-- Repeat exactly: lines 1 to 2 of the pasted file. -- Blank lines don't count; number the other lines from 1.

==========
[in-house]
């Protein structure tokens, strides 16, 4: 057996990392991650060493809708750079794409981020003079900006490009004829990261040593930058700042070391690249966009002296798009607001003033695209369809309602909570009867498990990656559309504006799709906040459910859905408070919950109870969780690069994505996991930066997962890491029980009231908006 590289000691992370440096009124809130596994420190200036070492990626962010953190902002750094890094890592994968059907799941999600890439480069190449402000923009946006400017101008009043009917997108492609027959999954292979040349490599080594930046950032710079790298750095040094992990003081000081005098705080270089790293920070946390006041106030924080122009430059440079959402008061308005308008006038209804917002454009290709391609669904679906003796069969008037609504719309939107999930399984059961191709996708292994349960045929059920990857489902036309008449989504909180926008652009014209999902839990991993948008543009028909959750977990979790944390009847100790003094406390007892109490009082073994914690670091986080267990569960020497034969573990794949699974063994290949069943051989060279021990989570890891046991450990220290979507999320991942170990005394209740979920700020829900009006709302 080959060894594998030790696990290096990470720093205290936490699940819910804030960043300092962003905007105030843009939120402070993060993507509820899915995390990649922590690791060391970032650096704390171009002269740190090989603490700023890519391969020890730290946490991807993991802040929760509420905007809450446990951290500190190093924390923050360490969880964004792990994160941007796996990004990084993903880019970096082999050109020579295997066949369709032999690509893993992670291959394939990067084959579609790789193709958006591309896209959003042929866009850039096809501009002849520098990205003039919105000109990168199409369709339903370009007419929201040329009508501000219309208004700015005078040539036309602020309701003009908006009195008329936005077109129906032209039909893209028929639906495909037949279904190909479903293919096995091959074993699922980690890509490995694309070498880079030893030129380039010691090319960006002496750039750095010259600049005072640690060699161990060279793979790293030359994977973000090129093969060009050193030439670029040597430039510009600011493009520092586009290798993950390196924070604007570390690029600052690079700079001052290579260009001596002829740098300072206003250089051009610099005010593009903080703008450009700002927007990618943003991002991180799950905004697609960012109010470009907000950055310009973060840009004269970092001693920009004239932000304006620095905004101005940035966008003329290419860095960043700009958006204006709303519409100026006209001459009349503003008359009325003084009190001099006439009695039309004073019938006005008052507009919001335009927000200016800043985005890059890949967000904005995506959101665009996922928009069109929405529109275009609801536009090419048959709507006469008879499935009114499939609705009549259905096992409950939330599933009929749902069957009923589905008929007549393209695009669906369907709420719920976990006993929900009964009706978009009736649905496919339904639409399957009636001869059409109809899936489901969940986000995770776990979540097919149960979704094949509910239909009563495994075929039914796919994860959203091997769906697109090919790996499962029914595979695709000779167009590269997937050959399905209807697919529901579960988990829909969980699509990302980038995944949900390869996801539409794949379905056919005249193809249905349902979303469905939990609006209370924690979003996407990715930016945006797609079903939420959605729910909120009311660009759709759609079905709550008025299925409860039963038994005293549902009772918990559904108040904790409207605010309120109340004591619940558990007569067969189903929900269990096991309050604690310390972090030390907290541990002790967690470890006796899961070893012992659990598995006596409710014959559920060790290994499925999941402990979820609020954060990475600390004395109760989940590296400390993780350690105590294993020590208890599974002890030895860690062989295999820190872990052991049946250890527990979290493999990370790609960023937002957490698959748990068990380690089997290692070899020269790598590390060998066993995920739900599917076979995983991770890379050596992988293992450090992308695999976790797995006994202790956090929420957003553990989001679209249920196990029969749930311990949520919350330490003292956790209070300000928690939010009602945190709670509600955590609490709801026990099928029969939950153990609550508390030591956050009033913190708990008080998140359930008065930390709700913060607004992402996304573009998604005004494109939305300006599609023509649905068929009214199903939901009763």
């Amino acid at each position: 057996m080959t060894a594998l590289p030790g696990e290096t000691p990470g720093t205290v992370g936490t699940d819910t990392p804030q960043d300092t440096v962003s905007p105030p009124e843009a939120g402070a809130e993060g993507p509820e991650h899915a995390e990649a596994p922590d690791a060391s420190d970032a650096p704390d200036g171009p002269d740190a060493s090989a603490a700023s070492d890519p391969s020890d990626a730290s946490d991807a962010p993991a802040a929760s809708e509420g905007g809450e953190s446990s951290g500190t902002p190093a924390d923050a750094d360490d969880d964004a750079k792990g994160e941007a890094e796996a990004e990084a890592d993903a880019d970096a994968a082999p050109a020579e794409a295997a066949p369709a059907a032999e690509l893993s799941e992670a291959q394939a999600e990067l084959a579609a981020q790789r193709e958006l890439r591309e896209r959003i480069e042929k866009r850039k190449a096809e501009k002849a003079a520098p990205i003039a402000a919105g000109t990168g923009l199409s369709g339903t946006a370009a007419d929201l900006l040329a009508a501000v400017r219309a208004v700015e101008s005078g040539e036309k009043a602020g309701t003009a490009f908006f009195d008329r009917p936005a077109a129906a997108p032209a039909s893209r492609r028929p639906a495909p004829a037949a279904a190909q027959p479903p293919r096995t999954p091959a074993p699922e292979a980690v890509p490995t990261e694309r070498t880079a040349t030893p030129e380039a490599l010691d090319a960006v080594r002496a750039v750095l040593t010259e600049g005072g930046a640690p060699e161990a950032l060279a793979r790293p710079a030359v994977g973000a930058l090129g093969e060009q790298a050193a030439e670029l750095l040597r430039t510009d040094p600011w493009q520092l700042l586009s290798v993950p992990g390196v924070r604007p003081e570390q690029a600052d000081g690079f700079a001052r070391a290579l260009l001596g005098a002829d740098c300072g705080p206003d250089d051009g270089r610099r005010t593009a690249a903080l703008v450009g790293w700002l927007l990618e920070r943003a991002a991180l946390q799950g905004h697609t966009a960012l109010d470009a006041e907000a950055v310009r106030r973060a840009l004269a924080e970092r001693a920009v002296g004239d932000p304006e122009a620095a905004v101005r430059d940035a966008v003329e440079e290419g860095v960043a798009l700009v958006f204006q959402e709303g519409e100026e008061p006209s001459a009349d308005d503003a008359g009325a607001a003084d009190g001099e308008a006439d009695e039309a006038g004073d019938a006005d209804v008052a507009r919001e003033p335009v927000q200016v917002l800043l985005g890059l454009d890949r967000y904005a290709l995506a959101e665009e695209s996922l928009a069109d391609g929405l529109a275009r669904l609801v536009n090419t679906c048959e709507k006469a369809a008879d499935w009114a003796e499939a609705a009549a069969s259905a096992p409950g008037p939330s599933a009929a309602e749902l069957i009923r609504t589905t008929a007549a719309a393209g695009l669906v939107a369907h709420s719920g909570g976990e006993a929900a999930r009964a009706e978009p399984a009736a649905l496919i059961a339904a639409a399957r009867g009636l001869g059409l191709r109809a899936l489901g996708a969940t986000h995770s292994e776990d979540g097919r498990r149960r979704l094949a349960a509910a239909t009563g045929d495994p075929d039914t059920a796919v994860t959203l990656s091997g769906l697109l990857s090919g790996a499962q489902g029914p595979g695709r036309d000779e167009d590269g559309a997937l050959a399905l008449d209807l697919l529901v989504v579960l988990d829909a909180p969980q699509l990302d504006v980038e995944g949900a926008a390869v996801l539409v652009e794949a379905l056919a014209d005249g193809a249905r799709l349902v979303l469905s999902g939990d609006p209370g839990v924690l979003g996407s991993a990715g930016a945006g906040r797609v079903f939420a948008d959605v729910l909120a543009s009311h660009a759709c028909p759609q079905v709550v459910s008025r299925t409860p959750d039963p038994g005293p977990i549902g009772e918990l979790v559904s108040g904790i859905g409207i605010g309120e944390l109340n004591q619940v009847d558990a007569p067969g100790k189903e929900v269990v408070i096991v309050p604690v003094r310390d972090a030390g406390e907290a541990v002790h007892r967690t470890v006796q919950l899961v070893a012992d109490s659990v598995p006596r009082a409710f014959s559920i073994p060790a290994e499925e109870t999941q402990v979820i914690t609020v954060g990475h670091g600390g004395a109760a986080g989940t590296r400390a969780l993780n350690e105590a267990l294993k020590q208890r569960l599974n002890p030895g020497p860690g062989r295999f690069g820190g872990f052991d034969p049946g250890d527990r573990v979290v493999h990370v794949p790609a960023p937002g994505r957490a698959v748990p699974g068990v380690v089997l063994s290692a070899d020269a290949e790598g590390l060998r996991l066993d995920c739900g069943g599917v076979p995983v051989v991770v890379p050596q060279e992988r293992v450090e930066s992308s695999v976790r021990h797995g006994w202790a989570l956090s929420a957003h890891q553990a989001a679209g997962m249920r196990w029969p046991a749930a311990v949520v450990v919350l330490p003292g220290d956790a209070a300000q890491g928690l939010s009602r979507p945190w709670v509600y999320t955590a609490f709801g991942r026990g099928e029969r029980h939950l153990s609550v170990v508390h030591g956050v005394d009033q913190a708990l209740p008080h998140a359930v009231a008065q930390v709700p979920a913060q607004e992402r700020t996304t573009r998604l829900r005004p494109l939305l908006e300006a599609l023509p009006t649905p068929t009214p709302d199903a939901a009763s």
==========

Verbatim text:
[in-house]
């Protein structure tokens, strides 16, 4: 057996990392991650060493809708750079794409981020003079900006490009004829990261040593930058700042070391690249966009002296798009607001003033695209369809309602909570009867498990990656559309504006799709906040459910859905408070919950109870969780690069994505996991930066997962890491029980009231908006 590289000691992370440096009124809130596994420190200036070492990626962010953190902002750094890094890592994968059907799941999600890439480069190449402000923009946006400017101008009043009917997108492609027959999954292979040349490599080594930046950032710079790298750095040094992990003081000081005098705080270089790293920070946390006041106030924080122009430059440079959402008061308005308008006038209804917002454009290709391609669904679906003796069969008037609504719309939107999930399984059961191709996708292994349960045929059920990857489902036309008449989504909180926008652009014209999902839990991993948008543009028909959750977990979790944390009847100790003094406390007892109490009082073994914690670091986080267990569960020497034969573990794949699974063994290949069943051989060279021990989570890891046991450990220290979507999320991942170990005394209740979920700020829900009006709302 080959060894594998030790696990290096990470720093205290936490699940819910804030960043300092962003905007105030843009939120402070993060993507509820899915995390990649922590690791060391970032650096704390171009002269740190090989603490700023890519391969020890730290946490991807993991802040929760509420905007809450446990951290500190190093924390923050360490969880964004792990994160941007796996990004990084993903880019970096082999050109020579295997066949369709032999690509893993992670291959394939990067084959579609790789193709958006591309896209959003042929866009850039096809501009002849520098990205003039919105000109990168199409369709339903370009007419929201040329009508501000219309208004700015005078040539036309602020309701003009908006009195008329936005077109129906032209039909893209028929639906495909037949279904190909479903293919096995091959074993699922980690890509490995694309070498880079030893030129380039010691090319960006002496750039750095010259600049005072640690060699161990060279793979790293030359994977973000090129093969060009050193030439670029040597430039510009600011493009520092586009290798993950390196924070604007570390690029600052690079700079001052290579260009001596002829740098300072206003250089051009610099005010593009903080703008450009700002927007990618943003991002991180799950905004697609960012109010470009907000950055310009973060840009004269970092001693920009004239932000304006620095905004101005940035966008003329290419860095960043700009958006204006709303519409100026006209001459009349503003008359009325003084009190001099006439009695039309004073019938006005008052507009919001335009927000200016800043985005890059890949967000904005995506959101665009996922928009069109929405529109275009609801536009090419048959709507006469008879499935009114499939609705009549259905096992409950939330599933009929749902069957009923589905008929007549393209695009669906369907709420719920976990006993929900009964009706978009009736649905496919339904639409399957009636001869059409109809899936489901969940986000995770776990979540097919149960979704094949509910239909009563495994075929039914796919994860959203091997769906697109090919790996499962029914595979695709000779167009590269997937050959399905209807697919529901579960988990829909969980699509990302980038995944949900390869996801539409794949379905056919005249193809249905349902979303469905939990609006209370924690979003996407990715930016945006797609079903939420959605729910909120009311660009759709759609079905709550008025299925409860039963038994005293549902009772918990559904108040904790409207605010309120109340004591619940558990007569067969189903929900269990096991309050604690310390972090030390907290541990002790967690470890006796899961070893012992659990598995006596409710014959559920060790290994499925999941402990979820609020954060990475600390004395109760989940590296400390993780350690105590294993020590208890599974002890030895860690062989295999820190872990052991049946250890527990979290493999990370790609960023937002957490698959748990068990380690089997290692070899020269790598590390060998066993995920739900599917076979995983991770890379050596992988293992450090992308695999976790797995006994202790956090929420957003553990989001679209249920196990029969749930311990949520919350330490003292956790209070300000928690939010009602945190709670509600955590609490709801026990099928029969939950153990609550508390030591956050009033913190708990008080998140359930008065930390709700913060607004992402996304573009998604005004494109939305300006599609023509649905068929009214199903939901009763």